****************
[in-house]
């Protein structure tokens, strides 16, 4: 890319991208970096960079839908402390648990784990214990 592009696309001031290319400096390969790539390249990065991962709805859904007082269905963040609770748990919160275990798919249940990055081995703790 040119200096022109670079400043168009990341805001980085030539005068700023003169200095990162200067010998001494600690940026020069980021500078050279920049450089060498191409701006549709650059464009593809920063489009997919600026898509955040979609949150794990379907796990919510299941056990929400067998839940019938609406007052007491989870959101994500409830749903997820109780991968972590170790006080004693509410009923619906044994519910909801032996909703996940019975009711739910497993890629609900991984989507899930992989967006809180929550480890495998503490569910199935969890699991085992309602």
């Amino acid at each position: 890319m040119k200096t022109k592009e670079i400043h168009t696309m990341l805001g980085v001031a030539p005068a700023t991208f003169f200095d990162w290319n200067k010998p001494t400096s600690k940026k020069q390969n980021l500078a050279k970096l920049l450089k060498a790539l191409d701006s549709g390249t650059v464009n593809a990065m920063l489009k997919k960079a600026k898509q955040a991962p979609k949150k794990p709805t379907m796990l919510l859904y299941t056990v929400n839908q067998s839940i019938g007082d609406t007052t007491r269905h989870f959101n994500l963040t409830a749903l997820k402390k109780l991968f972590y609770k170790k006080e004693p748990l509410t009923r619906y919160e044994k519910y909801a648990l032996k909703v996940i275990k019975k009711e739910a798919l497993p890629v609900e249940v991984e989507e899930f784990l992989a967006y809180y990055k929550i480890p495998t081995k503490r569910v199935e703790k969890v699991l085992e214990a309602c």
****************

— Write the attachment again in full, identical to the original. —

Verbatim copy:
[in-house]
């Protein structure tokens, strides 16, 4: 890319991208970096960079839908402390648990784990214990 592009696309001031290319400096390969790539390249990065991962709805859904007082269905963040609770748990919160275990798919249940990055081995703790 040119200096022109670079400043168009990341805001980085030539005068700023003169200095990162200067010998001494600690940026020069980021500078050279920049450089060498191409701006549709650059464009593809920063489009997919600026898509955040979609949150794990379907796990919510299941056990929400067998839940019938609406007052007491989870959101994500409830749903997820109780991968972590170790006080004693509410009923619906044994519910909801032996909703996940019975009711739910497993890629609900991984989507899930992989967006809180929550480890495998503490569910199935969890699991085992309602």
């Amino acid at each position: 890319m040119k200096t022109k592009e670079i400043h168009t696309m990341l805001g980085v001031a030539p005068a700023t991208f003169f200095d990162w290319n200067k010998p001494t400096s600690k940026k020069q390969n980021l500078a050279k970096l920049l450089k060498a790539l191409d701006s549709g390249t650059v464009n593809a990065m920063l489009k997919k960079a600026k898509q955040a991962p979609k949150k794990p709805t379907m796990l919510l859904y299941t056990v929400n839908q067998s839940i019938g007082d609406t007052t007491r269905h989870f959101n994500l963040t409830a749903l997820k402390k109780l991968f972590y609770k170790k006080e004693p748990l509410t009923r619906y919160e044994k519910y909801a648990l032996k909703v996940i275990k019975k009711e739910a798919l497993p890629v609900e249940v991984e989507e899930f784990l992989a967006y809180y990055k929550i480890p495998t081995k503490r569910v199935e703790k969890v699991l085992e214990a309602c």